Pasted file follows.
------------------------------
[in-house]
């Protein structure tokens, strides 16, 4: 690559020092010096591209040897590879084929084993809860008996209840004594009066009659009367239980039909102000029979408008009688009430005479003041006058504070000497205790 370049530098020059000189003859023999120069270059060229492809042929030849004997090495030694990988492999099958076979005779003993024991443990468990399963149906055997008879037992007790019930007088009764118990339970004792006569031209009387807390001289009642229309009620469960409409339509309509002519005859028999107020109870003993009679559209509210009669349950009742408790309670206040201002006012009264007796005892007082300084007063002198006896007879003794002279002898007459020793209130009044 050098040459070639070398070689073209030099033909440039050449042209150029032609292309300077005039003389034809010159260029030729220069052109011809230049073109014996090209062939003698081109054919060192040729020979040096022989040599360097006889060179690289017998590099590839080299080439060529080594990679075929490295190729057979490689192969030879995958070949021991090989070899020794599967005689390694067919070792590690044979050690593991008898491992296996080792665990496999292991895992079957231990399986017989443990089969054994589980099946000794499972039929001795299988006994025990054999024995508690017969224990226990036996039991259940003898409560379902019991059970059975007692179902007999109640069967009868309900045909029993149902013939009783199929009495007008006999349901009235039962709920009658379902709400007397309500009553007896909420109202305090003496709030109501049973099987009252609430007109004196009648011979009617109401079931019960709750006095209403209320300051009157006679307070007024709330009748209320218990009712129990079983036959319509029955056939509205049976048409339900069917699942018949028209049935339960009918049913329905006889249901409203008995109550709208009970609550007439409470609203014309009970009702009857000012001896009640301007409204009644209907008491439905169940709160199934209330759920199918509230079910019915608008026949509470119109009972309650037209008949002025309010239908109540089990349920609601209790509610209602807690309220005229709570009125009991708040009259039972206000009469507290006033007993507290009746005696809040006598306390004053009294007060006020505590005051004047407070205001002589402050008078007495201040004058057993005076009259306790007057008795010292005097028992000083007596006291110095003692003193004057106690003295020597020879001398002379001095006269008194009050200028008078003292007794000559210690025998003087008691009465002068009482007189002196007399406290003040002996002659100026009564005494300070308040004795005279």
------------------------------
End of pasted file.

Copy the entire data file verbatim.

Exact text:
[in-house]
């Protein structure tokens, strides 16, 4: 690559020092010096591209040897590879084929084993809860008996209840004594009066009659009367239980039909102000029979408008009688009430005479003041006058504070000497205790 370049530098020059000189003859023999120069270059060229492809042929030849004997090495030694990988492999099958076979005779003993024991443990468990399963149906055997008879037992007790019930007088009764118990339970004792006569031209009387807390001289009642229309009620469960409409339509309509002519005859028999107020109870003993009679559209509210009669349950009742408790309670206040201002006012009264007796005892007082300084007063002198006896007879003794002279002898007459020793209130009044 050098040459070639070398070689073209030099033909440039050449042209150029032609292309300077005039003389034809010159260029030729220069052109011809230049073109014996090209062939003698081109054919060192040729020979040096022989040599360097006889060179690289017998590099590839080299080439060529080594990679075929490295190729057979490689192969030879995958070949021991090989070899020794599967005689390694067919070792590690044979050690593991008898491992296996080792665990496999292991895992079957231990399986017989443990089969054994589980099946000794499972039929001795299988006994025990054999024995508690017969224990226990036996039991259940003898409560379902019991059970059975007692179902007999109640069967009868309900045909029993149902013939009783199929009495007008006999349901009235039962709920009658379902709400007397309500009553007896909420109202305090003496709030109501049973099987009252609430007109004196009648011979009617109401079931019960709750006095209403209320300051009157006679307070007024709330009748209320218990009712129990079983036959319509029955056939509205049976048409339900069917699942018949028209049935339960009918049913329905006889249901409203008995109550709208009970609550007439409470609203014309009970009702009857000012001896009640301007409204009644209907008491439905169940709160199934209330759920199918509230079910019915608008026949509470119109009972309650037209008949002025309010239908109540089990349920609601209790509610209602807690309220005229709570009125009991708040009259039972206000009469507290006033007993507290009746005696809040006598306390004053009294007060006020505590005051004047407070205001002589402050008078007495201040004058057993005076009259306790007057008795010292005097028992000083007596006291110095003692003193004057106690003295020597020879001398002379001095006269008194009050200028008078003292007794000559210690025998003087008691009465002068009482007189002196007399406290003040002996002659100026009564005494300070308040004795005279």